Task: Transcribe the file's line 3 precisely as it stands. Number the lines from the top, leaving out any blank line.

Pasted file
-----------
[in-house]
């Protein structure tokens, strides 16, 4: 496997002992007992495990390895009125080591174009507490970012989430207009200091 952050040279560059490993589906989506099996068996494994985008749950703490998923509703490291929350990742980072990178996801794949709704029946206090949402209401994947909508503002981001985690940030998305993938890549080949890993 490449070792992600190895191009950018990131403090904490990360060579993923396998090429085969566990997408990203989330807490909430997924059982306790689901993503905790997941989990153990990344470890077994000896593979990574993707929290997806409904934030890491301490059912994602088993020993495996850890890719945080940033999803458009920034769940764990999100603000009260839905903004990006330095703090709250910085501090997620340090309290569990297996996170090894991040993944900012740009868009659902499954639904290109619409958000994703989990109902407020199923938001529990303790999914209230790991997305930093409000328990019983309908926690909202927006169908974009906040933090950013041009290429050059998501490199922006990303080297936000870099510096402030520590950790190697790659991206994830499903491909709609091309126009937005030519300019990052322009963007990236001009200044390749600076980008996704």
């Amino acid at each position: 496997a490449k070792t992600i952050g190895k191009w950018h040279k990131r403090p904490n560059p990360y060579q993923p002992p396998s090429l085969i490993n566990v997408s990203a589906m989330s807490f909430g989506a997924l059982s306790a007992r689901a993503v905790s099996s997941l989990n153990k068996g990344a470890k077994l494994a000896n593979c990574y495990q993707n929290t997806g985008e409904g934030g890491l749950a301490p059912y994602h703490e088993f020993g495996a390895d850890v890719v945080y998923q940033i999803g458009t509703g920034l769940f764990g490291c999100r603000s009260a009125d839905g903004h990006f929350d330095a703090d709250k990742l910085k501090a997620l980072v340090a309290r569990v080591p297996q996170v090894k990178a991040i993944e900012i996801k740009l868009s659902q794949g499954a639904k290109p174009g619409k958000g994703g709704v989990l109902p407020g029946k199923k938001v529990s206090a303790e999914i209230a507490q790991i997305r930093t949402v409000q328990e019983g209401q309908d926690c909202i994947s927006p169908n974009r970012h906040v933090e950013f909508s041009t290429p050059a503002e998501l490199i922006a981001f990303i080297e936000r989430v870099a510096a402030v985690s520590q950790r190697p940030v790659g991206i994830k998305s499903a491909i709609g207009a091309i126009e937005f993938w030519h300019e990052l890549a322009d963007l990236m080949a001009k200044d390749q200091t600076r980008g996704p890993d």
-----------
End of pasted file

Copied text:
């Amino acid at each position: 496997a490449k070792t992600i952050g190895k191009w950018h040279k990131r403090p904490n560059p990360y060579q993923p002992p396998s090429l085969i490993n566990v997408s990203a589906m989330s807490f909430g989506a997924l059982s306790a007992r689901a993503v905790s099996s997941l989990n153990k068996g990344a470890k077994l494994a000896n593979c990574y495990q993707n929290t997806g985008e409904g934030g890491l749950a301490p059912y994602h703490e088993f020993g495996a390895d850890v890719v945080y998923q940033i999803g458009t509703g920034l769940f764990g490291c999100r603000s009260a009125d839905g903004h990006f929350d330095a703090d709250k990742l910085k501090a997620l980072v340090a309290r569990v080591p297996q996170v090894k990178a991040i993944e900012i996801k740009l868009s659902q794949g499954a639904k290109p174009g619409k958000g994703g709704v989990l109902p407020g029946k199923k938001v529990s206090a303790e999914i209230a507490q790991i997305r930093t949402v409000q328990e019983g209401q309908d926690c909202i994947s927006p169908n974009r970012h906040v933090e950013f909508s041009t290429p050059a503002e998501l490199i922006a981001f990303i080297e936000r989430v870099a510096a402030v985690s520590q950790r190697p940030v790659g991206i994830k998305s499903a491909i709609g207009a091309i126009e937005f993938w030519h300019e990052l890549a322009d963007l990236m080949a001009k200044d390749q200091t600076r980008g996704p890993d």